The Death of Current Religion
August 15, 2013
John Shelby Spong has a useful explanation for why theology always fails, yet human spirituality remains a powerful force, even after Darwin, Freud, and Einstein:
Religion has adopted theological formulas based on two things: First, there is an experience of God, which people come to believe is both real and authentic, which makes them aware of transcendence. This experience is life changing, seemingly unrepeatable and certainly stretching to those having the experience. It leads to new dimensions of life and to new understandings. All religion, along with all theology, is born in such a primary experience.
The second thing involved in religion and theology is, however, the compelling need to explain that experience to another. That is the moment when the experience is inevitably put into human words. The experience and the wordy explanation are never the same. If the experience is true, it is timeless, external and transformative! The explanation, however, is always time bound, time warped and finite. Every explanation freezes the experience in the vocabulary of the explainer. The explanation reflects the world view of the explainer, the explainer’s level of knowledge and the explainer’s time in history. There is no such thing as an eternal explanation….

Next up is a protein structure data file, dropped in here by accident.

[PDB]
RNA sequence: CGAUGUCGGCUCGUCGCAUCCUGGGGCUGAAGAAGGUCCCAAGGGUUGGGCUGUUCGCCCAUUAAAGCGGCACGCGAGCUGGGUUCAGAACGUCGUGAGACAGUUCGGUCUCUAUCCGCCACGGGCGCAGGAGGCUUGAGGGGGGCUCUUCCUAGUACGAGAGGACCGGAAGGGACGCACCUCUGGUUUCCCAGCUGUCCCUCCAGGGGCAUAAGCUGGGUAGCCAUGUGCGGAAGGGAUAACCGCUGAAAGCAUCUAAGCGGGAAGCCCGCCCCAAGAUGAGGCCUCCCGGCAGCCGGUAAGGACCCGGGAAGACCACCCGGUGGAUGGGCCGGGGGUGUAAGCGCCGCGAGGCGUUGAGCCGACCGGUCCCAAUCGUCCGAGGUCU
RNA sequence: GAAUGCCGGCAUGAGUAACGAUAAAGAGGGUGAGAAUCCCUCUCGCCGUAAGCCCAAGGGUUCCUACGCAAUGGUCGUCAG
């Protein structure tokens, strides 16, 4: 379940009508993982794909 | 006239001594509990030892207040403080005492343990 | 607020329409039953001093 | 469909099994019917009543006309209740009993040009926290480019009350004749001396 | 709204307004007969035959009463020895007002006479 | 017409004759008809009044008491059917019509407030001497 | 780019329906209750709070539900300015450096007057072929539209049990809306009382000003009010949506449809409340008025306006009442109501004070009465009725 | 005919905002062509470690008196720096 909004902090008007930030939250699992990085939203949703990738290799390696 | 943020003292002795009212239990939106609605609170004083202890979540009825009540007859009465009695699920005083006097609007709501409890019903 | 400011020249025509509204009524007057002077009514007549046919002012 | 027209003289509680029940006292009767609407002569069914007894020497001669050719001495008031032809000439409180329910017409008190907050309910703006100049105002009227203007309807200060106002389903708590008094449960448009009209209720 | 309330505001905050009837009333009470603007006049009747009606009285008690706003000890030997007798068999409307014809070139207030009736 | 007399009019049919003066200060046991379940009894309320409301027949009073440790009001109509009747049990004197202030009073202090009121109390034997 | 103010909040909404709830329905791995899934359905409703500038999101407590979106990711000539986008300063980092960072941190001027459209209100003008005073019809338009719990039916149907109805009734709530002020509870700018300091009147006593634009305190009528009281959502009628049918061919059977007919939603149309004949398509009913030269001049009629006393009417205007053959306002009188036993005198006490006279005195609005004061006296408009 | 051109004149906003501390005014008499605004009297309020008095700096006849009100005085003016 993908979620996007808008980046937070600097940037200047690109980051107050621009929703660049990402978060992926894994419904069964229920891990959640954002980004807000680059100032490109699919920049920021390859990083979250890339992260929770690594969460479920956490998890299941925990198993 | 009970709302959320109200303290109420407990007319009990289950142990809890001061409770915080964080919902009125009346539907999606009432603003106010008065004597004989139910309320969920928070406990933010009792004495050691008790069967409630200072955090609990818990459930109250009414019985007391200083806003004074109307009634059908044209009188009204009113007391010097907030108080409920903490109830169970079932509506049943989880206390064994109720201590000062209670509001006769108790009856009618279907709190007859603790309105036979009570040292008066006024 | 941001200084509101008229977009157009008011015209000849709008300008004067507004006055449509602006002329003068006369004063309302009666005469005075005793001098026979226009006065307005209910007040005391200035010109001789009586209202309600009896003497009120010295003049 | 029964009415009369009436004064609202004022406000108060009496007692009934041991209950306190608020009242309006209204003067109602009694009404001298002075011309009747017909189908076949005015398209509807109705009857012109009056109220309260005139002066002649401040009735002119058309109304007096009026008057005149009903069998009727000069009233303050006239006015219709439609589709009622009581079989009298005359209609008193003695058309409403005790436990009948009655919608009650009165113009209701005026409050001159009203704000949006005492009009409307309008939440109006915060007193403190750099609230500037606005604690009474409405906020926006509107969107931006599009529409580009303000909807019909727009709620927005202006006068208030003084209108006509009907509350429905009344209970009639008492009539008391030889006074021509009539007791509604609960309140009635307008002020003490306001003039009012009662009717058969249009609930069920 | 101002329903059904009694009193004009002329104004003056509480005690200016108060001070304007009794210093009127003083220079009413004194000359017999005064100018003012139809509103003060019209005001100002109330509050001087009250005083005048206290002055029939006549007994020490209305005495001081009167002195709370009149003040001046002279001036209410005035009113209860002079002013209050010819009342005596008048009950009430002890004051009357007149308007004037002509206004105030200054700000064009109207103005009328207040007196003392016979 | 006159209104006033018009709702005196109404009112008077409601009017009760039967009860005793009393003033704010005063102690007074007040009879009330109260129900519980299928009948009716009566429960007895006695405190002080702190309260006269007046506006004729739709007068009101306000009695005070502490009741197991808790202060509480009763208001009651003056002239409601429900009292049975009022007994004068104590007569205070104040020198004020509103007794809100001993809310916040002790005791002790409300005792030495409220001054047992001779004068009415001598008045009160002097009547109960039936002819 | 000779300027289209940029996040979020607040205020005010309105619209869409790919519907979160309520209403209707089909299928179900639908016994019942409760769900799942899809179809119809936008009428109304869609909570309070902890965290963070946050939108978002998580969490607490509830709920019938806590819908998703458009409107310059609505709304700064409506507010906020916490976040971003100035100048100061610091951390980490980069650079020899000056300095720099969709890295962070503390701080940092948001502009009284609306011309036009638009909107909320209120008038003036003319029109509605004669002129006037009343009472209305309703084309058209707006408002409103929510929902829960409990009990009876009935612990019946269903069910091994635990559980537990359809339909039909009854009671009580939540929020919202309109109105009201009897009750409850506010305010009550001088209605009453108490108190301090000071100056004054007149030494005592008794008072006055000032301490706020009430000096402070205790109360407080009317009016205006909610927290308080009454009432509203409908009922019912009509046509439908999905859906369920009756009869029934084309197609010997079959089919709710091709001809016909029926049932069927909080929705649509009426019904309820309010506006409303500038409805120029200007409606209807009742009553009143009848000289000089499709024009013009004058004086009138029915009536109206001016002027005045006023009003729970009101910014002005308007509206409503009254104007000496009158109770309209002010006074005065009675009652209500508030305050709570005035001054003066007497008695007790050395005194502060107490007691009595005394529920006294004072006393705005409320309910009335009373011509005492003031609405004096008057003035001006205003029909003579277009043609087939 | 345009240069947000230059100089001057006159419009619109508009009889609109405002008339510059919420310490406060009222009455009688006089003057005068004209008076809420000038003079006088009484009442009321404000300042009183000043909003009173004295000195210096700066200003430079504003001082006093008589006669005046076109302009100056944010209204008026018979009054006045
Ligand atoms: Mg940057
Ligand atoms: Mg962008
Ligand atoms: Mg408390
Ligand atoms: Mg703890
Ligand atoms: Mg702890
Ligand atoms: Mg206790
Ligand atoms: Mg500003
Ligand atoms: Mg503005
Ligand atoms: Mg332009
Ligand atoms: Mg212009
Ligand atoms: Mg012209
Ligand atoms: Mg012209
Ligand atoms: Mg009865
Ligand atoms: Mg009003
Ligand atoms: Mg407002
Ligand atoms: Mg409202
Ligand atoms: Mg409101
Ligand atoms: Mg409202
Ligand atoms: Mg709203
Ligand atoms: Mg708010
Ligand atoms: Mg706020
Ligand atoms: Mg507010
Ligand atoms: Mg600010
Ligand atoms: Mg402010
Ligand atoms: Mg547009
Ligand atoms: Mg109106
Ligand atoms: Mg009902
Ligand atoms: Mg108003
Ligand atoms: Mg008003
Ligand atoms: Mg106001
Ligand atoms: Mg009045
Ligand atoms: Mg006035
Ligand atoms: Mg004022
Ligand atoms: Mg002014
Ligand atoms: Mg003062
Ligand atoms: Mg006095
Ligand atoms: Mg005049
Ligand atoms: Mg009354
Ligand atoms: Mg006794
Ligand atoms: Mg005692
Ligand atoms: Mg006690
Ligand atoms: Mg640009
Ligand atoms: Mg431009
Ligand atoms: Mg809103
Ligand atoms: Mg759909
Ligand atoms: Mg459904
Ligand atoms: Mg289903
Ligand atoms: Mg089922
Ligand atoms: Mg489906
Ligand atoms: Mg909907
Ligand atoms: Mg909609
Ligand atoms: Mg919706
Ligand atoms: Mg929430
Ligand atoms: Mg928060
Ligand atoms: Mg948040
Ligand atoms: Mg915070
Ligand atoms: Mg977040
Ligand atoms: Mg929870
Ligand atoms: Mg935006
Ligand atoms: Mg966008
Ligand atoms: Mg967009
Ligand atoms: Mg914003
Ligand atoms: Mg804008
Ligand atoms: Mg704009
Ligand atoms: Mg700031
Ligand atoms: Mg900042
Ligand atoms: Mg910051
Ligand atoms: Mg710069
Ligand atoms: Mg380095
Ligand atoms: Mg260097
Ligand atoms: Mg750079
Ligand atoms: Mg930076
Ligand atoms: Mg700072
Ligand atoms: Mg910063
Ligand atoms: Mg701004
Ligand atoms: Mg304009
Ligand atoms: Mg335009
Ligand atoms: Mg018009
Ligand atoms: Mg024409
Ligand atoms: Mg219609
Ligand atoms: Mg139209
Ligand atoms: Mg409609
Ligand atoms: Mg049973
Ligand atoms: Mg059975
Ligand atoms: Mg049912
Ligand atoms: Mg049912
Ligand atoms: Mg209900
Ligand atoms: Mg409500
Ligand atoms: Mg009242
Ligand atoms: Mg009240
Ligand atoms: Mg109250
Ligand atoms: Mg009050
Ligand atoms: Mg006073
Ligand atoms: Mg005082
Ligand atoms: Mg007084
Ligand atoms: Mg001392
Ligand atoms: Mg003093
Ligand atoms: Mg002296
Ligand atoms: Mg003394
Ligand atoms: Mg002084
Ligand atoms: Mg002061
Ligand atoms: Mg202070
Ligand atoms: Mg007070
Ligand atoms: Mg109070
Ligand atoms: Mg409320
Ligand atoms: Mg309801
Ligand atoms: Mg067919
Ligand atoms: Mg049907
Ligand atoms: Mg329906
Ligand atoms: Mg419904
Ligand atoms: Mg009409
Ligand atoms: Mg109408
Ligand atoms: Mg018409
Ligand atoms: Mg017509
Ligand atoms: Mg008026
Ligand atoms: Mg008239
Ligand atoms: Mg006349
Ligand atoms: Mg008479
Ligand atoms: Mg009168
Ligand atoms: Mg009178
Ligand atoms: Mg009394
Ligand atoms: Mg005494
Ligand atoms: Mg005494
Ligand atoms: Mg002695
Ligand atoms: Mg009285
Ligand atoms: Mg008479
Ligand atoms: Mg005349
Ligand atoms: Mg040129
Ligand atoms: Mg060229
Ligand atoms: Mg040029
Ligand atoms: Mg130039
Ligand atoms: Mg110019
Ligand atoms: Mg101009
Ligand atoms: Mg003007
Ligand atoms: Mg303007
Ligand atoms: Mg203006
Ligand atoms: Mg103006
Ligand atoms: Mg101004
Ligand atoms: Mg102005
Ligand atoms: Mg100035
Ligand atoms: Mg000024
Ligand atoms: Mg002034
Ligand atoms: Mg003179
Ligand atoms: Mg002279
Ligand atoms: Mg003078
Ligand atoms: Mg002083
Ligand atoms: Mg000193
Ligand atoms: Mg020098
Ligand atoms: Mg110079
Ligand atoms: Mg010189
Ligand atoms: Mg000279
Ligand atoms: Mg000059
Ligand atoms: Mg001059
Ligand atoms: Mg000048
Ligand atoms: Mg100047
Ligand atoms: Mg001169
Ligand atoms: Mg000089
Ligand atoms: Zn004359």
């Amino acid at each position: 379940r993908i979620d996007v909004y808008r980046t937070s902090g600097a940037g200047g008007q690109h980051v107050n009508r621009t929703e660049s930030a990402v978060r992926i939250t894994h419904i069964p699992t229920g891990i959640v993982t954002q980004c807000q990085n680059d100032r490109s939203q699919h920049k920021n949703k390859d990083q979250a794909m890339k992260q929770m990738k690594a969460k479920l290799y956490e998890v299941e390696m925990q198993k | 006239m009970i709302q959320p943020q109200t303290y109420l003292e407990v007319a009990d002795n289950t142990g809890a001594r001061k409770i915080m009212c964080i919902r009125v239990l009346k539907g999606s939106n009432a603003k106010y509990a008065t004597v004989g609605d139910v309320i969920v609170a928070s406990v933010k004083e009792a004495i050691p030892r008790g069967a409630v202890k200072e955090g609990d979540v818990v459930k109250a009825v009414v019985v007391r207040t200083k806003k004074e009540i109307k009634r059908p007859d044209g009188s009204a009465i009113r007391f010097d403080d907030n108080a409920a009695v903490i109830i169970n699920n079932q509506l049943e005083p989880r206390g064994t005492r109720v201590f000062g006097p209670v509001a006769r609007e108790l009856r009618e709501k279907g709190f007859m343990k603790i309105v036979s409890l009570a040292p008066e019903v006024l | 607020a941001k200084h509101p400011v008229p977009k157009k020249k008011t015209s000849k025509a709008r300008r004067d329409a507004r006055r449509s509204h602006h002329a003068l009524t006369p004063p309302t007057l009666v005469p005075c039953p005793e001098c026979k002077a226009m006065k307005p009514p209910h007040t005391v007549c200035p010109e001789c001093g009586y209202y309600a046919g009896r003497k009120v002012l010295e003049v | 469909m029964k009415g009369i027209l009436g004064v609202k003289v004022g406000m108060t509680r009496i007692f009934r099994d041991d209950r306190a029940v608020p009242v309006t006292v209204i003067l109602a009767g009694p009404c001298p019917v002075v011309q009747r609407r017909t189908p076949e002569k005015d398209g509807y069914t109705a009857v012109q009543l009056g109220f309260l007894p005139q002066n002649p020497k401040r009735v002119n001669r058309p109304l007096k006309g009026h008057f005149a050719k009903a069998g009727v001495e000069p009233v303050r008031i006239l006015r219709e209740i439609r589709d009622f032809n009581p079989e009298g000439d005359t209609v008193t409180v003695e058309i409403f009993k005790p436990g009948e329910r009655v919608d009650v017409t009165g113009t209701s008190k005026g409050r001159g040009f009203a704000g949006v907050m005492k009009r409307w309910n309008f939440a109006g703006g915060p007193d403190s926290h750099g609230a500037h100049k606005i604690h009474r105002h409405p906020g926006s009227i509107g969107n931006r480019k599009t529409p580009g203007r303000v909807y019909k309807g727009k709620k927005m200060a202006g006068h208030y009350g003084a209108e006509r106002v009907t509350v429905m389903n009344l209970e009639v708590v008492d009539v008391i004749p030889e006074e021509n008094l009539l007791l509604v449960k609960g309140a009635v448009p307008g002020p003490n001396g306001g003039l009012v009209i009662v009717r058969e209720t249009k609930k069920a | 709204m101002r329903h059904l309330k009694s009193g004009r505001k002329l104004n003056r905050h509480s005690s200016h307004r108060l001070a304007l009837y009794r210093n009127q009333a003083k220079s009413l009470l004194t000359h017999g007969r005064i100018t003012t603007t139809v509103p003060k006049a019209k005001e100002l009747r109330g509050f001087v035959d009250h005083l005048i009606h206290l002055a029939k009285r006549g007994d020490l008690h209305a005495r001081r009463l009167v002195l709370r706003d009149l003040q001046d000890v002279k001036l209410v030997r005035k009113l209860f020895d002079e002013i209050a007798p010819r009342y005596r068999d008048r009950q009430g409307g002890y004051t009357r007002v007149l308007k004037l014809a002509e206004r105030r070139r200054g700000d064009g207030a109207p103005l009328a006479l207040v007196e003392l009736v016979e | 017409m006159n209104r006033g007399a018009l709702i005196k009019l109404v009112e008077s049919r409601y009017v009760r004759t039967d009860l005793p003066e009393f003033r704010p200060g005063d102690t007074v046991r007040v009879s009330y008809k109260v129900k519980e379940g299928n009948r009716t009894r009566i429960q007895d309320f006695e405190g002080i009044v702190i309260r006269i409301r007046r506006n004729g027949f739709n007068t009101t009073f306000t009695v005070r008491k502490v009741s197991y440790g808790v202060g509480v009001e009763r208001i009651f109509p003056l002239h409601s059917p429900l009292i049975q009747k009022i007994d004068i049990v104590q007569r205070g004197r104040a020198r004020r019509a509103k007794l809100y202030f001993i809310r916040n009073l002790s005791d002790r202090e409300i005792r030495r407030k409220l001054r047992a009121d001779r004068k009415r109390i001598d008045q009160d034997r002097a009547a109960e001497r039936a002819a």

Truth is thus never served by static religious or theological explanations…..So religion as we now know and practice it is doomed.
This is probably overstated, but the general point seems valid. Experience is the foundation for theory, but theory only dimly captures the experience.
Adam Smith's moral imagination is similarly grounded in experience, and allows for evolution and change, not rigid ethical orthodoxy for all time.
What Spong does not address is why—if the literal view is so unsatisfactory—are evangelical churches on the rise?
[To read the rest of Spong's essay, click here.]
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